Vondel Translation Prize to David McKay
The Vondel Translation Prize goes to David McKay for War and Turpentine, his English translation of 'Oorlog en terpentijn' by Stefan Hertmans. The prize, worth € 5,000, will be presented in London on 1 March 2018.
The jury was made up of the British poet and critic Jane Draycott and the British literary translators Donald Gardner and Laura Watkinson. They praise the meticulous and sensitive way in which David McKay has transposed into English this eloquent and urgent novel about the First World War. ‘As a result of McKay’s beautiful translation, this Flemish author reaches the larger readership he deserves.’ With the financial support of Flanders Literature, ‘War and Turpentine’ was published in 2016 by Harvill Secker in the UK, by Pantheon Books in the USA and by Text in Australia.
As a result of McKay’s beautiful translation, this Flemish author reaches the larger readership he deserves.Jury report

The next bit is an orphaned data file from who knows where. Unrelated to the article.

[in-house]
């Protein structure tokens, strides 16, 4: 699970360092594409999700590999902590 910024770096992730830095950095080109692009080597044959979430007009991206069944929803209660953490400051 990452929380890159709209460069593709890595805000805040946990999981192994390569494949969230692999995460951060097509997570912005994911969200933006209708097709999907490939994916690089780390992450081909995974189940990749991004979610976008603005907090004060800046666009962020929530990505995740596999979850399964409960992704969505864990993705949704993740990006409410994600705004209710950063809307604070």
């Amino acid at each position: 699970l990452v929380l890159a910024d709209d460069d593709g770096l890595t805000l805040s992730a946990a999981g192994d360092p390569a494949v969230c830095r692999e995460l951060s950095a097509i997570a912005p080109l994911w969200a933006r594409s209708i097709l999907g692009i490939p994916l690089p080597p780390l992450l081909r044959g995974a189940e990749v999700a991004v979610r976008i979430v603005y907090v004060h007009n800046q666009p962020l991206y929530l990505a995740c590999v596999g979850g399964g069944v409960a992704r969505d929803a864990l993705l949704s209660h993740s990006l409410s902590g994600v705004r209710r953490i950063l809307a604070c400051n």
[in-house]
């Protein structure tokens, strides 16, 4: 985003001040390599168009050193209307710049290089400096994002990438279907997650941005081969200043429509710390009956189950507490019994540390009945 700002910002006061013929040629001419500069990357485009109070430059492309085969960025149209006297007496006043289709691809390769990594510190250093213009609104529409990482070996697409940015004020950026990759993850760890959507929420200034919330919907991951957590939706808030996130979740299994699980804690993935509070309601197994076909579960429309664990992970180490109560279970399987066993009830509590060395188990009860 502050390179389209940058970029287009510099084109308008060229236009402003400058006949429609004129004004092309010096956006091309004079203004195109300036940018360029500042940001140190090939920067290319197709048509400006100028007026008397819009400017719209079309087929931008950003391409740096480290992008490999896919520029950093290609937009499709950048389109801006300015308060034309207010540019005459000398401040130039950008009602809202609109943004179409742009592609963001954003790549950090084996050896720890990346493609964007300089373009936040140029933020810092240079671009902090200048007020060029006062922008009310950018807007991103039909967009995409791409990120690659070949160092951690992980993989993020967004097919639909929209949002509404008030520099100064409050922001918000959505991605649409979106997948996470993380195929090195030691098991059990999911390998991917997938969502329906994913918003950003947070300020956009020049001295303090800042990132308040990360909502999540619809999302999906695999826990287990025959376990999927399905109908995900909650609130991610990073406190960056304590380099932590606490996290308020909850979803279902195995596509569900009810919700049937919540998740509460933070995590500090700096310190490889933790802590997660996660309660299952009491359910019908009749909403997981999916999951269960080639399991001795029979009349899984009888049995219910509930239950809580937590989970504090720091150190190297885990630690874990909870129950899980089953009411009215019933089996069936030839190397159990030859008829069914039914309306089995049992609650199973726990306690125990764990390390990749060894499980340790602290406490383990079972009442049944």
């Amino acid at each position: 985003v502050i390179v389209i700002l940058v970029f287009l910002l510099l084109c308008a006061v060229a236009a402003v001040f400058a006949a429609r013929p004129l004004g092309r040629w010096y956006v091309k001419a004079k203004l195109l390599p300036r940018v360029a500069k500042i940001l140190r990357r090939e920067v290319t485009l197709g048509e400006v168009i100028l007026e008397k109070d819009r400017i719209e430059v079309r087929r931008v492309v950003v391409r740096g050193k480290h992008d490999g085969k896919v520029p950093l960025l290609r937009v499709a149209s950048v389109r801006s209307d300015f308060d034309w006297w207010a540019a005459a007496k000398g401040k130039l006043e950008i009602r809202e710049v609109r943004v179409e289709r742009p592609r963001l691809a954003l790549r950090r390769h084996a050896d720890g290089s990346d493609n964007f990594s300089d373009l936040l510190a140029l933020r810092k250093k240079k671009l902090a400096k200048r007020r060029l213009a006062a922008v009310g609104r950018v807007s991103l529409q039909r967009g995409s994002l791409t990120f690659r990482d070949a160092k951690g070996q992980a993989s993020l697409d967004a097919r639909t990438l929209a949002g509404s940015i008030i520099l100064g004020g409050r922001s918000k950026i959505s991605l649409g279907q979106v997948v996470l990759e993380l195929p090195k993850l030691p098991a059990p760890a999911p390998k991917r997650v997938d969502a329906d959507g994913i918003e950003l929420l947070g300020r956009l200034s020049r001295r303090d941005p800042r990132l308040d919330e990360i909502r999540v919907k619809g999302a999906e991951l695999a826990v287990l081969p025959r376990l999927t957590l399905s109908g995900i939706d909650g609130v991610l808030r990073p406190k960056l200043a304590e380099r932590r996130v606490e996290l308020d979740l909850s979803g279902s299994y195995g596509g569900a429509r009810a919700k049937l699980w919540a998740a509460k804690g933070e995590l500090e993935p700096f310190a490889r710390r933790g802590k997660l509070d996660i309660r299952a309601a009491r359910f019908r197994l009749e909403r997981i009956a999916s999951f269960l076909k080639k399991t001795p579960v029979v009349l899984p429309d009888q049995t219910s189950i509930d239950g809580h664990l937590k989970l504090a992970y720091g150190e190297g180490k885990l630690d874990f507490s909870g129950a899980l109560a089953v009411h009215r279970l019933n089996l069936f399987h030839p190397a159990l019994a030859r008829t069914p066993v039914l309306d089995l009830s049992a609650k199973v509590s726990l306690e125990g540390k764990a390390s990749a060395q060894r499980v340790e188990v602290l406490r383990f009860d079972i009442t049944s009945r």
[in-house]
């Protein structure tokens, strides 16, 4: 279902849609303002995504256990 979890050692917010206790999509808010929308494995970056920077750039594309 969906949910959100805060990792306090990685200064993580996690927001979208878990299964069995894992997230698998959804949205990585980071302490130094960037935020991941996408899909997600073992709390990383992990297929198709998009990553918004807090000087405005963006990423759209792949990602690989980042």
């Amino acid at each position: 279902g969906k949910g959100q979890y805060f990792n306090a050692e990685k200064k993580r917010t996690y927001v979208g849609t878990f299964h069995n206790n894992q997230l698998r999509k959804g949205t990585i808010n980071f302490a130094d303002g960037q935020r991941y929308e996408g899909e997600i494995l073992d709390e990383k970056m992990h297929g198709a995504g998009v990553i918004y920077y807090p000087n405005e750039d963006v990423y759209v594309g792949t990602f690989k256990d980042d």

David McKay was born in the United States and has lived in The Hague since 1997. As well as literature, he translates non-fiction, especially in the field of the visual arts, and academic work. Together with translator Ina Rilke he recently put the finishing touches to an English translation of ‘Max Havelaar or the coffee auctions of the Dutch trading company’ by Multatuli, which will be published in 2018 by NYRB Classics in New York. He is now working on a translation of the novel De bekeerlinge (‘The Convert’) by Stefan Hertmans.
The Vondel Translation Prize is a two-yearly award for the best book translation in English of a Dutch-language work of literature or cultural history. The prize was established in 1996 by the Society of Authors in Britain and is financed by Flanders Literature and the Dutch Foundation for Literature. The prize is worth € 5,000.
Previous winners of the prize include Laura Watkinson (‘The Letter for the King’, Tonke Dragt), poet and literary translator Donald Gardner (‘In Those Days’, poems by Remco Campert), David Colmer (‘The Misfortunates’, Dimitri Verhulst) and Paul Vincent (‘My Little War’, Louis Paul Boon).